At some point in your career (today?!) you will want to learn data structures. It’s not just to ace the technical interview and land your dream job. Learning data structures will help you understand how software works and improve your problemsolving skills. In this tutorial, you will learn how to implement linear probing to handle collisions in a hash table data structure with JavaScript.
If you’re new to data structures, you may want to start with Data Structures in JavaScript: Array
Retrieval Practice
Retrieval practice is the surest way to solidify any new learning. Attempt to answer the following questions before proceeding:

What is a hash table?

What is hashing?

What is separate chaining?
What is a Hash Table?
A hash table is a data structure that allows us to quickly look up values using a key.
What is Hashing?
Hashing is creating a key to use when looking up a value in a hash table.
What is Separate Chaining?
Separate chaining, or chained hashing, is an approach to collision resolution that stores multiple key / value pairs at the same index in a hash table.
Let’s Get Meta
Programming is problem solving. Both are metacognitive activities. To excel, we want to improve our thinking about thinking. Ask yourself the following questions and keep them back of mind as you proceed:

What is a collision?

What is open address hashing?

What is linear probing?
How to Implement Hash Table Linear Probing in JavaScript
Let’s pick up where we left off in our previous tutorial, Data Structures in JavaScript: Hash Table.
For reference, our complete hash table class looks like this:
class HashTable {
constructor() {
this.table = [];
}
modularHash(key) {
let sum = 0;
for (let i = 0; i < key.length; ++i) {
sum += key.charCodeAt(i);
}
let hash = sum % 71;
return hash;
}
put(key, value) {
let hash = this.modularHash(key);
return this.table[hash] = value;
}
get(key) {
return this.table[this.modularHash(key)];
}
remove(key) {
return delete this.table[this.modularHash(key)];
}
}
const hashTable = new HashTable();
We were previously using our hash table to store Twitter handles and then looking them up by the users given name. For example, if I put my name and Twitter handle in our hash table:
hashTable.put("Jared Nielsen", "@jarednielsen");
…logging our table returns:
HashTable { table: [ <29 empty items>, '@jarednielsen' ] }
I can get my handle calling the get
method with my given name:
let query = hashTable.get("Jared Nielsen");
☝️ We discovered a problem if we put the following key / value pairs in our table:
hashTable.put("NASA", "@nasa");
hashTable.put("ASAN", "@asan");
What’s the problem?
If we log our table, we see that “ASAN” overwrites “NASA”:
HashTable {
table: [ <7 empty items>, '@asan', <21 empty items>, '@jarednielsen' ]
}
Do you see the gravity of the situation? 😉
It’s like two cars trying to park in the same spot. What do we call this IRL?
A collision.
Our hash function created the same key for two different values, and, in this implementation, the subsequent value is overwriting the previous.
What’s the solution?
There are two primary approaches to handling collisions in a hash table: chained hashing (the topic of a previous tutorial) and open address hashing (the topic of this tutorial!). We could use a perfect hash function, but that’s a topic for another day (or book!).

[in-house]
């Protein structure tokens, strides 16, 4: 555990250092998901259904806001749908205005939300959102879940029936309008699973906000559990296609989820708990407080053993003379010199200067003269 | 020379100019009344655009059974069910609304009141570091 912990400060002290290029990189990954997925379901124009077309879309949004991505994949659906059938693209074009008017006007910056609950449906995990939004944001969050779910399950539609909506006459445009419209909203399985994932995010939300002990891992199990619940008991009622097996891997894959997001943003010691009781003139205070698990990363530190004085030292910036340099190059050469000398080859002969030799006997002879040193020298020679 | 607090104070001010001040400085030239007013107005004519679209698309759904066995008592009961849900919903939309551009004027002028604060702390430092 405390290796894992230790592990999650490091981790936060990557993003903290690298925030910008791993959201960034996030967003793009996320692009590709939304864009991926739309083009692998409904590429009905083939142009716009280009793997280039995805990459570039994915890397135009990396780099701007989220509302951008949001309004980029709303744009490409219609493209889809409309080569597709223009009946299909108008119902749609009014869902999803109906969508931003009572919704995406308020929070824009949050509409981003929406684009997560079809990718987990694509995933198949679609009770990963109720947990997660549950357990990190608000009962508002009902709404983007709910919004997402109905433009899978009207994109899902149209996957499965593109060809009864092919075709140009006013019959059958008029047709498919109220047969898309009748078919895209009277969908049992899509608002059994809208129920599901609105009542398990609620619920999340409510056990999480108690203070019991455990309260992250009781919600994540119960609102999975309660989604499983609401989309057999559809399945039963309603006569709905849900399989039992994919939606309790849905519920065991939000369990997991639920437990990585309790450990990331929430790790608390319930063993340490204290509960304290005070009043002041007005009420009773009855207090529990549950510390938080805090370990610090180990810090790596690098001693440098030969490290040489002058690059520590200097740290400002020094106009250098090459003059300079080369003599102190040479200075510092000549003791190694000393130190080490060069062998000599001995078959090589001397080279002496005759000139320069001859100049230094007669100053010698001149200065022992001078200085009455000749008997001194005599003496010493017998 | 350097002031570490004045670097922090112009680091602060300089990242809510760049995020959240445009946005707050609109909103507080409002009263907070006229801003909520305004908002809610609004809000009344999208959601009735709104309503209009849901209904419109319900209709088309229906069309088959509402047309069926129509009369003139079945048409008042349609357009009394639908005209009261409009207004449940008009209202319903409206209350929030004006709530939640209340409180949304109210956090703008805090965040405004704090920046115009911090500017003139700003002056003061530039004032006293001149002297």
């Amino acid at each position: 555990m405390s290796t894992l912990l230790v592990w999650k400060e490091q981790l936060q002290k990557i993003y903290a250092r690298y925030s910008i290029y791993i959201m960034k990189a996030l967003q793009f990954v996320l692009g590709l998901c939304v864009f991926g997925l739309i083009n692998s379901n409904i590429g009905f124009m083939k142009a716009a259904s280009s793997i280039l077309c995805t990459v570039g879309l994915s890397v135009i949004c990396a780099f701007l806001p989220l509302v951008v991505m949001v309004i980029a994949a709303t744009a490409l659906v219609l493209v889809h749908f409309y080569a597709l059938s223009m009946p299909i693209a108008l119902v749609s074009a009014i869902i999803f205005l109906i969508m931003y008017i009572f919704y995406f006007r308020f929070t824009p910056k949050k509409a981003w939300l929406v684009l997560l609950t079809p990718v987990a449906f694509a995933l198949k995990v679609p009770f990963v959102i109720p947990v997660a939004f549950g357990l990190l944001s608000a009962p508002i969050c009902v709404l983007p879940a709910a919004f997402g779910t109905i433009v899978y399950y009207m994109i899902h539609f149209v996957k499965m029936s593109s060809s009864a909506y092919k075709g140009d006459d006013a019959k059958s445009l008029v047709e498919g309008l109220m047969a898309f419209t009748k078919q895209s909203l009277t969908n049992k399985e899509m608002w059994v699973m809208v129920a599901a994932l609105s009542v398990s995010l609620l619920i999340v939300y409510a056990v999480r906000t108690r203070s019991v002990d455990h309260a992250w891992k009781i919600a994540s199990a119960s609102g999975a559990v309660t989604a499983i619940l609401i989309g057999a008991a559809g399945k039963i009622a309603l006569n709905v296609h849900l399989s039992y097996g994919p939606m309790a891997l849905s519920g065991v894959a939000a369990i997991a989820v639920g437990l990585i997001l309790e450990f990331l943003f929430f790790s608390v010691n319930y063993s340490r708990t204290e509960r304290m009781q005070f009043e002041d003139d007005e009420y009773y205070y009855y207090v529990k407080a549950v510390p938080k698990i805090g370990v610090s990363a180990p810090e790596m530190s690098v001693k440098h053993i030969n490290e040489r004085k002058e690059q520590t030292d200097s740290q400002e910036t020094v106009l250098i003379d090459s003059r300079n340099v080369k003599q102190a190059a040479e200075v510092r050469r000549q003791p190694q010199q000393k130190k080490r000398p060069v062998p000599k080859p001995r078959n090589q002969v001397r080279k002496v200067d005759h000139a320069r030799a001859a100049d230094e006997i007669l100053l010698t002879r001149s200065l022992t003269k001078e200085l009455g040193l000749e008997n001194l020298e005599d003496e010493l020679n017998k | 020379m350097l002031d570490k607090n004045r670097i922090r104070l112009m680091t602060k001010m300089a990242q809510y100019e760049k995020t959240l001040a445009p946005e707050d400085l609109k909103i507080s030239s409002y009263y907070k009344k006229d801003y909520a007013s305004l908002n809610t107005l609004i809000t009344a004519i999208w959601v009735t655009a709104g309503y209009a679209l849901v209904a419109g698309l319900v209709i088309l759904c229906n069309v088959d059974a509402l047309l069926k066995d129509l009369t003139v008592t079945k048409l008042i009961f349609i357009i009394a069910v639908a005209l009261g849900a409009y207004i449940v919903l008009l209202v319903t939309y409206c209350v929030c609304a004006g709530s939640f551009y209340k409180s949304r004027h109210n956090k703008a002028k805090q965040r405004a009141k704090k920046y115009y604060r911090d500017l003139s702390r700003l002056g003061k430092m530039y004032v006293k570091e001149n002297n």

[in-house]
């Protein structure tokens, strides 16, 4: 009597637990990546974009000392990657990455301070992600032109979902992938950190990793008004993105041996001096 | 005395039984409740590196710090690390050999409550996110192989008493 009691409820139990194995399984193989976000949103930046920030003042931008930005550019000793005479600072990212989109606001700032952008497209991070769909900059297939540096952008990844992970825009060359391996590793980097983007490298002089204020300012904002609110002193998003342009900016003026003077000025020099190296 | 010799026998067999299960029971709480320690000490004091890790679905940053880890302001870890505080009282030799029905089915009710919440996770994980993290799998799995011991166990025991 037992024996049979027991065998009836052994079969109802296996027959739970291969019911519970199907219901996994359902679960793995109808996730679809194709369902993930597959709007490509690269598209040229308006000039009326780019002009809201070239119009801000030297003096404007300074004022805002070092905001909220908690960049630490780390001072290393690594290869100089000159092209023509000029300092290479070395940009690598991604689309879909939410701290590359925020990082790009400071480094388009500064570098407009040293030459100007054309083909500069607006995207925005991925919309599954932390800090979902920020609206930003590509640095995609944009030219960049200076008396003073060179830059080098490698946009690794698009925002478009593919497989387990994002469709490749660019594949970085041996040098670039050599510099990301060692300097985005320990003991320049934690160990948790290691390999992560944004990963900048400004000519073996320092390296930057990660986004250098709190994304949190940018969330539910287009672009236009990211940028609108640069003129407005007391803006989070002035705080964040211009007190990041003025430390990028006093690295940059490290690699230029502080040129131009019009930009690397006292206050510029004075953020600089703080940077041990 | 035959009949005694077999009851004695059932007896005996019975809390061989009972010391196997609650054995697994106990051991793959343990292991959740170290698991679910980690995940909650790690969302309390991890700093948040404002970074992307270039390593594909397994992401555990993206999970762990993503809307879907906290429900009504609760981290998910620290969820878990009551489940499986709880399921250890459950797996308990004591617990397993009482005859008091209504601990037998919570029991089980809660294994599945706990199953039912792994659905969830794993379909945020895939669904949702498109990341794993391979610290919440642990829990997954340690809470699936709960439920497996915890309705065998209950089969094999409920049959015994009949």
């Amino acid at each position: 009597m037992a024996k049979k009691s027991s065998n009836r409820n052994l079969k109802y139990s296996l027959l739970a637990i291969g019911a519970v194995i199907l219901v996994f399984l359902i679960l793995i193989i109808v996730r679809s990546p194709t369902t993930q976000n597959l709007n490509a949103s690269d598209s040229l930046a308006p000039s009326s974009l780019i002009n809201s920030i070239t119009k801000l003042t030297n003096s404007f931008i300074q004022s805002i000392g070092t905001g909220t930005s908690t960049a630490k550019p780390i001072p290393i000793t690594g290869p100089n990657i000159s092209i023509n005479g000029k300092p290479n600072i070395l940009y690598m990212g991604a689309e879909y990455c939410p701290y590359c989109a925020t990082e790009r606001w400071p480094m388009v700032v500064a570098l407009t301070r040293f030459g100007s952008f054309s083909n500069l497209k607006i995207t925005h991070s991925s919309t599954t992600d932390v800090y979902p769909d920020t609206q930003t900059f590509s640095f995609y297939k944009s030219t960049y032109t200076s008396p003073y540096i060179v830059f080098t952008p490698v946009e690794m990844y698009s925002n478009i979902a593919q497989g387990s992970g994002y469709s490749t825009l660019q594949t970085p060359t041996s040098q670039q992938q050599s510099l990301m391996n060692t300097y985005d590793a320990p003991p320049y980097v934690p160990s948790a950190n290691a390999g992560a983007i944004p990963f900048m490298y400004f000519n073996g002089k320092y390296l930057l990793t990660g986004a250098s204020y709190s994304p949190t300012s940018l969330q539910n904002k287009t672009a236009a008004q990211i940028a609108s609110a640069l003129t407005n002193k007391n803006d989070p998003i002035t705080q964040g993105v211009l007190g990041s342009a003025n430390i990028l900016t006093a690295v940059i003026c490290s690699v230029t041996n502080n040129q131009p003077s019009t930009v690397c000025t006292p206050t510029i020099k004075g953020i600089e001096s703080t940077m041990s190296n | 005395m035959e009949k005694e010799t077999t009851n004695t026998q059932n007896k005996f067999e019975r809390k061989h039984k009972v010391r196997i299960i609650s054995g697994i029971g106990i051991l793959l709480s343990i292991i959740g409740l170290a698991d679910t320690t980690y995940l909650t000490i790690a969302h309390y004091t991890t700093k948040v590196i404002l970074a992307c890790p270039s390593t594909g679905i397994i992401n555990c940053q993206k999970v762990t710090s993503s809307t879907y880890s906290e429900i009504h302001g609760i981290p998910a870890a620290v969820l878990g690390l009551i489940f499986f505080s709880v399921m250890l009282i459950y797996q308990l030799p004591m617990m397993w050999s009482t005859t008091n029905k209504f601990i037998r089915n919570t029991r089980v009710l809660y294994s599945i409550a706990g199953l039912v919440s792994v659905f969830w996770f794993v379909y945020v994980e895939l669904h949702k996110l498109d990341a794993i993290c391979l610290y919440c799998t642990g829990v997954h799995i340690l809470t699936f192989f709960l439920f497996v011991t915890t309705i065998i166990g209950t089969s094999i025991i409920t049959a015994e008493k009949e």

How can we store more than one value at a given index in an array?
🤔
We don’t!
We just park it somewhere else.
Most people who own and drive cars try to find the parking spot closest to the entrance when they go to the store. What do they do if the closest spot is taken? They park in the next closest spot.
That’s linear probing!
We create a hash and, if there’s already a value stored at that index, we look, or probe, for the next available index in line.
Let’s translate that to JavaScript:
put(key, value) {
let hash = this.modularHash(key);
if (this.table[hash] === undefined) {
return this.table[hash] = [key, value];
} else {
while (this.table[hash] !== undefined) {
hash++;
}
}
return this.table[hash] = [key, value];
}
We first create our hash using our modularHash
method. Then we check if the index of the hash is undefined
. If so, we store our value there. If it’s not undefined
, meaning there is already something stored at that index, we look at the next index by incrementing our hash. We continue to probe until we find an index that is undefined
and, once we do, we store our value.
📝 Note that we are storing the key / value pairs in an array.
But how do we get our values out of our hash table?
We simply reverse the process.
get(key) {
let hash = this.modularHash(key);
while (this.table[hash] !== undefined) {
if (this.table[hash][0] === key) {
return this.table[hash][1];
}
hash++;
}
return undefined;
}
We first generate our hash using modularHash
, but, unlike our put method, our conditional is nested inside our iterator. While the value stored in an index is not equal to undefined
, or, in other words, while the value is defined, if the first element in the array is equal to our key
, bingo! Otherwise, we continue iterating until we begin to probe undefined
indexes.
Reflection

What is a collision?

What is open address hashing?

What is linear probing?
What is a Collision?
A collision occurs in a hash table when our put method attempts to store multiple values at the same hash index.
What is Open Address Hashing?
Open address hashing AKA open addressing AKA closed hashing is a general approach for resolving collisions in a hash table by, you guessed it, finding an open address and storing the value in it.
What is Linear Probling?
Linear probing is a specific application of open address hashing in which we search for an available index linearly.
Data Structures in JavaScript: Linear Probing Hash Tables
In this tutorial you learned linear probing. This is the end of my series on hash tables, but it’s also just the beginning! There are many hashing functions to explore, or should I say probe…